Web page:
The Safety Net
Having A Safe Mealtime
We all want a pleasant and safe mealtime. If you have a disability or eat with a family member or friend with a disability who has difficulty with eating and drinking, then special knowledge is helpful to make this a safe and pleasant experience.
The difficulties experienced with eating may be due to poor posture or poor head control and/or limited movement of the lips, jaw or tongue. Difficulty swallowing may be referred to as "dysphagia". Dysphagia may be a symptom of other problems such as some kind of damage to the nervous system, a stroke, spinal cord injury or cerebral palsy. It can also be the side effect from some medication.
*General Signs of swallowing problems:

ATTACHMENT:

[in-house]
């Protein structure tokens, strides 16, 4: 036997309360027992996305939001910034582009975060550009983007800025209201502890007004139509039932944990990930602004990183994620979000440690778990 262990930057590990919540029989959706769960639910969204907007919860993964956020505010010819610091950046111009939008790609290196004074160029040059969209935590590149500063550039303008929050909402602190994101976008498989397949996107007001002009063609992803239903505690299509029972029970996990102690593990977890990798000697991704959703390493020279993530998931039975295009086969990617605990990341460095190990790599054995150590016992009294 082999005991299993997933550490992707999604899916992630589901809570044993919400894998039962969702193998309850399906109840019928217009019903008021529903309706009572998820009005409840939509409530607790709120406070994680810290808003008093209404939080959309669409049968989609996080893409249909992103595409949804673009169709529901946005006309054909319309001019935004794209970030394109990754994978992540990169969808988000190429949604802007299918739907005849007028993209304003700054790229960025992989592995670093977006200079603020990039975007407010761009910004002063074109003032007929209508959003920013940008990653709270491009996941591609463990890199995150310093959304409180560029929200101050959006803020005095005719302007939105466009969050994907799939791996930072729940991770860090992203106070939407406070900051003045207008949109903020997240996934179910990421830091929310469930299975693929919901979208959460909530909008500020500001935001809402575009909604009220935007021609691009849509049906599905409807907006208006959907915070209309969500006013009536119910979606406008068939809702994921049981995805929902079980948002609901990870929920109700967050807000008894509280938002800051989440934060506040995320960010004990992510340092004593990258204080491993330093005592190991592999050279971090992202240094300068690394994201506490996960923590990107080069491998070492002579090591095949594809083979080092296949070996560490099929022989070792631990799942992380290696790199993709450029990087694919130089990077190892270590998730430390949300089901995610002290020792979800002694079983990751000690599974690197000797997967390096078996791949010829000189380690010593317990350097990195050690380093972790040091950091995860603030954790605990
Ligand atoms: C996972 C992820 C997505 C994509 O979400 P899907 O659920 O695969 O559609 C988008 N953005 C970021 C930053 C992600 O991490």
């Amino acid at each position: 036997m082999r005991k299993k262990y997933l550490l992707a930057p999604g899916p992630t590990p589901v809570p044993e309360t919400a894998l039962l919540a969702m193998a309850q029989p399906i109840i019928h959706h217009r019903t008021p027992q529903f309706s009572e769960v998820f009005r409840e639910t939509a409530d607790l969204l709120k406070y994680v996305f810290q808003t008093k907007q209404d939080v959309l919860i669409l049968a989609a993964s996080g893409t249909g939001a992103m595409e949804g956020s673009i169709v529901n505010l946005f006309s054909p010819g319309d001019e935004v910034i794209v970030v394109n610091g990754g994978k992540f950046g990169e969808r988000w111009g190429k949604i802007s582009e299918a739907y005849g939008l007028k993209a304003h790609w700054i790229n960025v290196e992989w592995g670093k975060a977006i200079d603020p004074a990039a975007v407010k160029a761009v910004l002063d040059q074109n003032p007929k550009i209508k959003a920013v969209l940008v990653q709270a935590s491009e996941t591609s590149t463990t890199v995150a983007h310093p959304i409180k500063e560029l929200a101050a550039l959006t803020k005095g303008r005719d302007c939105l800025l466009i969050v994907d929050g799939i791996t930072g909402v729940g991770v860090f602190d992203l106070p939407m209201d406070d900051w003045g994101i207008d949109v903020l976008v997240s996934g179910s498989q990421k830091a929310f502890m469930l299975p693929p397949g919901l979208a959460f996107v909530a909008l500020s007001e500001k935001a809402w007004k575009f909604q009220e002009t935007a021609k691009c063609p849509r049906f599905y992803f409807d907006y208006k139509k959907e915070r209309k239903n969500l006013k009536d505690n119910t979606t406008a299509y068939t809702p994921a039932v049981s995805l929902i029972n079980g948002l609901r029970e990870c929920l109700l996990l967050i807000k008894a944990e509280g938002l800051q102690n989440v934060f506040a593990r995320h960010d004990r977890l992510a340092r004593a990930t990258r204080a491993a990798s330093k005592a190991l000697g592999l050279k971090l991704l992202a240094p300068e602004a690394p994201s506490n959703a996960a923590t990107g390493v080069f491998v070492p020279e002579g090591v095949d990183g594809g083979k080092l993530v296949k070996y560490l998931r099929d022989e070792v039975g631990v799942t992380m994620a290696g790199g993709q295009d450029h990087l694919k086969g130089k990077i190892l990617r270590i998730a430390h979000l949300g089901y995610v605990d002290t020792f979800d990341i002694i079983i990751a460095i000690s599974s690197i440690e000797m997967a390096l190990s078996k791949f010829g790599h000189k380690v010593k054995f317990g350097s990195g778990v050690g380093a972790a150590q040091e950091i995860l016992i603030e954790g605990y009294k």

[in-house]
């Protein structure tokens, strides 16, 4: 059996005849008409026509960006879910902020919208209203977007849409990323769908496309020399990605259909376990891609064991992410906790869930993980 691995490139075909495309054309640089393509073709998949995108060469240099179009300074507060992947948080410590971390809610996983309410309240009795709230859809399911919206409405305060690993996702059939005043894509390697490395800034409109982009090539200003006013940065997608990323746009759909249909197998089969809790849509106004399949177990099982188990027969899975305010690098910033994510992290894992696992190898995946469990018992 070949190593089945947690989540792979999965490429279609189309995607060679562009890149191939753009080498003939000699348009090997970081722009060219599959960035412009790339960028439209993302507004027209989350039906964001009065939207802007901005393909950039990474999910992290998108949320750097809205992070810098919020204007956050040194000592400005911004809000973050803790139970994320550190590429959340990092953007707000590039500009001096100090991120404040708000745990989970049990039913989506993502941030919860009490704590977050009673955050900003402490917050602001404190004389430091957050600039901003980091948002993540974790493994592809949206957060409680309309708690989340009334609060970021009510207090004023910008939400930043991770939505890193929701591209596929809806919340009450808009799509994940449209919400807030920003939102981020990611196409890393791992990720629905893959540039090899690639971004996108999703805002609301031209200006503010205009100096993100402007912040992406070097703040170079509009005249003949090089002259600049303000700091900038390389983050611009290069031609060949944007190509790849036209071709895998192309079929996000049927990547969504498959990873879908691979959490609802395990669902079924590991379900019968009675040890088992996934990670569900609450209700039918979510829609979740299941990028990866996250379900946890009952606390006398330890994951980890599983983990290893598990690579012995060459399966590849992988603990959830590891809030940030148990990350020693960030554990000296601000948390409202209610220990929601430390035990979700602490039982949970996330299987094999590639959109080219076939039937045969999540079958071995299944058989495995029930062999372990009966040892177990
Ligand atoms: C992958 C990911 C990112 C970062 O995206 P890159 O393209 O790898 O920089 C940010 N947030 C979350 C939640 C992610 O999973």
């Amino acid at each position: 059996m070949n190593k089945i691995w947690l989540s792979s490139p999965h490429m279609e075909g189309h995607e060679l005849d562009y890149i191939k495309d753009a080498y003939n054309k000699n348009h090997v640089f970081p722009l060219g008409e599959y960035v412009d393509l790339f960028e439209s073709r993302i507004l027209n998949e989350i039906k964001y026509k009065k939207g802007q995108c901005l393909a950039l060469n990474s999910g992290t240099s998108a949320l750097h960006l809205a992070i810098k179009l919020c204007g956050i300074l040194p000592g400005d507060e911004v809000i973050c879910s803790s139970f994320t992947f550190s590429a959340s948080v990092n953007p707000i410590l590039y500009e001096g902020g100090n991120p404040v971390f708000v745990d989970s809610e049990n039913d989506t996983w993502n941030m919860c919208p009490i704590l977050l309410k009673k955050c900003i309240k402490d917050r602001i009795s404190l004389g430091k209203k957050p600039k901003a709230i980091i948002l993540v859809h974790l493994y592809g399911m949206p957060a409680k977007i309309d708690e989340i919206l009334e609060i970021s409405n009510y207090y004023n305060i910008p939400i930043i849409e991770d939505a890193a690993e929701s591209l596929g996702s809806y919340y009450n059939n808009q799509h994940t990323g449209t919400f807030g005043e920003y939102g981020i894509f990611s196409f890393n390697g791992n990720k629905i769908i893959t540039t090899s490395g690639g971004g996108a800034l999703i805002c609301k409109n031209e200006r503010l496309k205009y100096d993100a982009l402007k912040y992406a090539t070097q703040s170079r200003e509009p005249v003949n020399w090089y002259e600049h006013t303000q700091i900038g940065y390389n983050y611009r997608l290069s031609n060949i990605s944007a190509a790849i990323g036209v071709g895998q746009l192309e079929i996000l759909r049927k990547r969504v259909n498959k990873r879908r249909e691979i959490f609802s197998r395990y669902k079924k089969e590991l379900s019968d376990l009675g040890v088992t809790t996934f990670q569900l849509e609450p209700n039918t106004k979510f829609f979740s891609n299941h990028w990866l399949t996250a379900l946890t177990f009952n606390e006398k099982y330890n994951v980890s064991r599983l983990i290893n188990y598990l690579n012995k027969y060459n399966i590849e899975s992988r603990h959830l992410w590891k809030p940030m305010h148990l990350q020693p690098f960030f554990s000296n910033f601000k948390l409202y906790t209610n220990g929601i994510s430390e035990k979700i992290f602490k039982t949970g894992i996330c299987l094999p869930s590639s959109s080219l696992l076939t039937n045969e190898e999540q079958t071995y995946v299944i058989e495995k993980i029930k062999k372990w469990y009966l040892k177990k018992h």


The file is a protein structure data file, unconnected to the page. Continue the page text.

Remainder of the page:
*Thanks to www.asha.org, the American Speech-Language-Hearing Association for this list. Visit their site for more information.
When a person experiences difficulty swallowing, they should be evaluated by their physician, and, if possible, a speech language pathologist, a physical therapist, an occupational therapist and a nutritionist. The family should participate and, to the extent possible, teachers, nurses and others involved in the daily life of the individual with the swallowing problem. Everybody does not have to gather in one room on the same day but these are the specialists who should examine or consult about the individual with Dysphagia.
In order to have a mealtime that is safe, it is important to have a plan that is developed with the input of all those who have examined the individual. Every person is different! Do not attempt to guess what the person needs. The plan must include the following:
Following these guidelines should lead to a safer and more pleasant mealtime for everyone.
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